“It was an amazing week and many stayed into this week,” said Lindland. “Greco has our own thing going on. Freestyle has their National Team camp and there is a developmental camp in progress, as well.”
In addition to the Cadets and Juniors, the Seniors who are residents at the OTC have been picking up the pace once again and getting on the mat more. Towards the latter part of the month, the Senior Greco-Roman National Team camp will kick off and overlap into early August.
Welcome to the hardcore, Benji and Gabe
Last week, Greco in the US got a nice shot in the arm when two athletes, one perhaps a little more well-known than the other, committed to the sport full-time. Wisconsin high school star Benji Peak confirmed that he would be forgoing his senior year at Elkhorn so that he could go ahead and get a jump on things at Northern Michigan. Peak is a great catch for the US program. He was a runner-up at Fargo in 2015 before taking third last year, but forget about that for a moment. What sets Peak apart is that he has been overseas and competed very well there. He’s not a babe in the woods necessarily, at least not in the way many are when they encounter foreign competition for the first time. Above all, Peak is an aggressive performer. The kid just loves to score and expects himself to. Plus, he’ll have good buddy Alston Nutter (66 kg) to lean on once he gets settled in Marquette, a prospect he does not take lightly.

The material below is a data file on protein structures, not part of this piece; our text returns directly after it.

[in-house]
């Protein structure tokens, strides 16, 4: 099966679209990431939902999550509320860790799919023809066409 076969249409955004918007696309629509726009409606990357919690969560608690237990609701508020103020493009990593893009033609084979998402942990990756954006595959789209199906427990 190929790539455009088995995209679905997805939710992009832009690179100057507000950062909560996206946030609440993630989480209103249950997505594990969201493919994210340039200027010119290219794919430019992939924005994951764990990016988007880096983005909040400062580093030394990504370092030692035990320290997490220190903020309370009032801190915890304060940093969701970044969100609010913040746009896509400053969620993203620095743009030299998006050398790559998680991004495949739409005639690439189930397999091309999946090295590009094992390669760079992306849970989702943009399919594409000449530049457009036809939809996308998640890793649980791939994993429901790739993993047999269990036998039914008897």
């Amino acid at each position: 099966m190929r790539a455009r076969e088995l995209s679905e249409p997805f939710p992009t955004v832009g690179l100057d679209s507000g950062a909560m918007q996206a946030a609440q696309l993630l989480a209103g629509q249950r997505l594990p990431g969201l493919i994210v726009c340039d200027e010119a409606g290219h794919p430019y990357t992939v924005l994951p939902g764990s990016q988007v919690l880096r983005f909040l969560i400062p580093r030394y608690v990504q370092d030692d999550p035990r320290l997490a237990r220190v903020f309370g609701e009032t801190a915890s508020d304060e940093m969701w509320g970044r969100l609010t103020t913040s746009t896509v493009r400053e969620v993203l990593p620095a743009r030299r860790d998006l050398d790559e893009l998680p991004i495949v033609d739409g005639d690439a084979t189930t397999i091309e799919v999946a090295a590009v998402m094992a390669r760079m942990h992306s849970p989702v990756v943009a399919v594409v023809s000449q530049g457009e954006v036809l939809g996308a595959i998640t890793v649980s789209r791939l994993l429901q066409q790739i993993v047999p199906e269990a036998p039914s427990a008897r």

“Now that he’s (Nutter) been there, he told me it’s the best thing he could have done for his Greco-Roman wrestling and his career in the future,” Peak said last week. “I hope it’s like that for me, too. He said it’s fun, but that you mature faster because you’re on your own, obviously. He makes it sound pretty good, so I’m hoping it’s as good for me as it is for him.”
And then it was Cornell star and two-time NCAA Division I National Champion Gabe Dean confirming that, yes, he’ll be coming over to Greco. In a way, you can’t really say that he is “crossing over” (as we did), simply because Dean is actually not completely new to the style and also, he wasn’t exactly locked into freestyle. In 2015, Dean went Greco for the US at the Pan Am Championships in Santiago, Chile and came away with a silver medal, a mightily impressive feat considering he only had two weeks to practice for the event. It also doesn’t hurt that his father, Dave, was a national-caliber competitor in the 90’s (and funnily enough, also has a Pan Ams silver to his name).
Dean is a superbly talented all-around athlete and if all you saw was his performance at the Pan Ams two years ago, and had no idea about his collegiate career, you’d recognize right away that he is a legitimate prospect. He showed off a nice gutwrench, unveiled decent defense from bottom, and displayed vicious snaps and some savvy hand-fighting skills that will only be improved. The only two questions hovering in the air about Dean going Greco are: 1) Will other blue chip collegians be following his lead eventually? 2) How will he fit in at 85 kilos, one of the most stacked weights in the country? We will be examining the latter coming up this week.